UI Designer Weekly has a new look! Check out the newsletter online to see the new color palette.
I've been getting some great feedback that some of you are enjoying the explanations and the context with each design link. I am trying to figure out the balance of each issue, but, truly I am enjoying the practice of searching for these highlights of wonderful UI designs, capturing images of them, and describing what I thought was so interesting and good to know to mix into your own work.
I hope you've had an inspired week so far and spend the rest of the week making some breakthroughs in your design tasks. I know I'm hard at work trying to establish foundational decisions and trying to predict where this design will go with my product, DetailsPro (Basically a SwiftUI WYSIWYG design tool specifically for Apple designers). I feel like I've spent three days straight thinking through the same single question, but that's the fun part isn't it? Getting totally lost in the process of design, questioning, learning, and improving?
Keep going! Don't give up! Take breaks! Rest!
And see you for the next issue of UI Designer Weekly 😊
Fitness data presented in a similar, leading-aligned vertical stack on both the Apple Watch and the iPhone. We see here a pleasant reminder that we can and should carry over the fun, unique, special pieces of our designs.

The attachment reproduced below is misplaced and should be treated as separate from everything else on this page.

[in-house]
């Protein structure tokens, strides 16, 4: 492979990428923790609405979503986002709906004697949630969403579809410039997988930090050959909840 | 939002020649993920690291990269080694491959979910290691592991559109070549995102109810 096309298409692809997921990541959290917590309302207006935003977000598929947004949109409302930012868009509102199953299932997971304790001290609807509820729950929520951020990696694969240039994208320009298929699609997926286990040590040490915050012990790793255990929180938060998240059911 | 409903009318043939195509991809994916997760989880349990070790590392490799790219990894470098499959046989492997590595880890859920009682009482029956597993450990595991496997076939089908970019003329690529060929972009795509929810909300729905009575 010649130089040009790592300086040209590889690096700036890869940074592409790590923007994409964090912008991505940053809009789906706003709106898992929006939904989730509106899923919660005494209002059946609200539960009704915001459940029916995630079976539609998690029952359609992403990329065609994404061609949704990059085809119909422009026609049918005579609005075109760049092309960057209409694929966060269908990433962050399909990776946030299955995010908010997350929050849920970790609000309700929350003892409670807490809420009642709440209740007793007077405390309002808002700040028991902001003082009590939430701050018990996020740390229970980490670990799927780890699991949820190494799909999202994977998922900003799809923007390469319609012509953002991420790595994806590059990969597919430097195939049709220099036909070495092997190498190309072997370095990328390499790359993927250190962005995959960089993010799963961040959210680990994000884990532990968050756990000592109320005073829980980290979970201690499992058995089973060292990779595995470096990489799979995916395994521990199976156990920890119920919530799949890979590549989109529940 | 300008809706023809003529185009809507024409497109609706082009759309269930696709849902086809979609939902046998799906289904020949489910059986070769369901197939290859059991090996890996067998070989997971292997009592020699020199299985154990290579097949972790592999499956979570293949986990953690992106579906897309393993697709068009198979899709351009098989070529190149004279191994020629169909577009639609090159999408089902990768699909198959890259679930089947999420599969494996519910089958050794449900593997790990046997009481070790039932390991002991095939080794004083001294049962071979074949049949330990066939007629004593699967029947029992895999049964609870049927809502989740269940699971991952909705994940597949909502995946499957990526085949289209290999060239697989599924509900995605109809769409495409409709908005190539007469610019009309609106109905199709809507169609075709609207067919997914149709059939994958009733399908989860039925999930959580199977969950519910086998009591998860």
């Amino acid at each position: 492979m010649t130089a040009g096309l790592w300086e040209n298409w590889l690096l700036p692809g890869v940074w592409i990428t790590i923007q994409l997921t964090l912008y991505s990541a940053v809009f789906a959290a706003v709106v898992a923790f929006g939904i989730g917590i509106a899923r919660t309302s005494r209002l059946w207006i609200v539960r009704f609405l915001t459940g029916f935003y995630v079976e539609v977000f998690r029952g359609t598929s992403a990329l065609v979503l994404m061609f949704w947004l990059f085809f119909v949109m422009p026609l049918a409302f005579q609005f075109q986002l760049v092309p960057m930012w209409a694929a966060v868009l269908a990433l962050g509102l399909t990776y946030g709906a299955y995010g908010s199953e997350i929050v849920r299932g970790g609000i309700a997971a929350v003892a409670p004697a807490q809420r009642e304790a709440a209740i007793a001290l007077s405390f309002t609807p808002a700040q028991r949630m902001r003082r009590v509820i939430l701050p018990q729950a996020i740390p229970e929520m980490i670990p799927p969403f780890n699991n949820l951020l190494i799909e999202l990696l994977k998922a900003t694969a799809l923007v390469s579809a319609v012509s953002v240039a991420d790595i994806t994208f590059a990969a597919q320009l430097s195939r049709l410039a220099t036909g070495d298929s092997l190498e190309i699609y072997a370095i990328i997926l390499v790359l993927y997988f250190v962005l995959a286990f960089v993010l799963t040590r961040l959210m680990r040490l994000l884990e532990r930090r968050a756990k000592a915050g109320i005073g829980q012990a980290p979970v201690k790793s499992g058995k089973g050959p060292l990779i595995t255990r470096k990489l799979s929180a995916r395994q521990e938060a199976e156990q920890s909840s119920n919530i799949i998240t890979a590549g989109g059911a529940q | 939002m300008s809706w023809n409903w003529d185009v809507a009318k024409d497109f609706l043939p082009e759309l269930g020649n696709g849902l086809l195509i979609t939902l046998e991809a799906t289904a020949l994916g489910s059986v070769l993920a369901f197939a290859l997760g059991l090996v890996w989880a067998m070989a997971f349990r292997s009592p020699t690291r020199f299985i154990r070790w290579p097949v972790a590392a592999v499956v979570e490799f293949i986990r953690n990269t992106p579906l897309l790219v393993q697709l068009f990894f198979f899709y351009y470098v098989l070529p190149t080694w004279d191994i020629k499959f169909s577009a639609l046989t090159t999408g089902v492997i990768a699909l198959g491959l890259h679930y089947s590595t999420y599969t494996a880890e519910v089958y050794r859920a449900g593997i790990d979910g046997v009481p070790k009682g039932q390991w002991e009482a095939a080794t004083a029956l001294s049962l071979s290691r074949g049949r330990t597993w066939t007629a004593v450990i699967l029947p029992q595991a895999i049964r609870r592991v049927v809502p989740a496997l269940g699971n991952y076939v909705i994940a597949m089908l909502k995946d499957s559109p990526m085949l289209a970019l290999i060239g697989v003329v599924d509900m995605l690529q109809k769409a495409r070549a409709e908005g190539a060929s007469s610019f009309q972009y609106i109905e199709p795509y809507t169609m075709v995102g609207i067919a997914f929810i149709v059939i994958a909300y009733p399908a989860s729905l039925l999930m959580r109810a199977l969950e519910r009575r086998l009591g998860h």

Workout on the Apple Watch has had this simple, clear arrangement of workout metrics for a long time. And even though the iPhone has many times more space, that doesn't necessarily mean or give us any reason to totally redesign how workout metrics should be shown.
We often may have the urge to totally redesign or rethink something, especially when the existing design (like the workout metrics) may have been designed with constraints that were different then than now (originally on the smaller Apple Watch face, now on the larger iPhone). Do the new constraints open up an opportunity to make the design significantly better? Would that introduce a new learning curve for people who are already comfortable with the existing design? How much do we value people's familiarity and comfort now? All great questions to ask yourself if you reach a point where one of your designs is about to move into a new territory.
A primary button on Fitness+ filled with the vibrant tint color with a secondary button below with a light fill and tinted text. This design pairing has been showing up in more places (including Books, mentioned in a previous issue) so if you find yourself needing to display two buttons where one is more of a primary action, this is a system-popular way to do it.
I am as interested in presentations of designs and interfaces as I am in designs and interfaces themselves. It's the one thing to design a UI, another thing to communicate what it is and how others should feel about it. This new Accessibility highlights page excels at this.
Alan Dye, Apple’s VP of human interface, tells all on the Mac OS update ‘Big Sur’.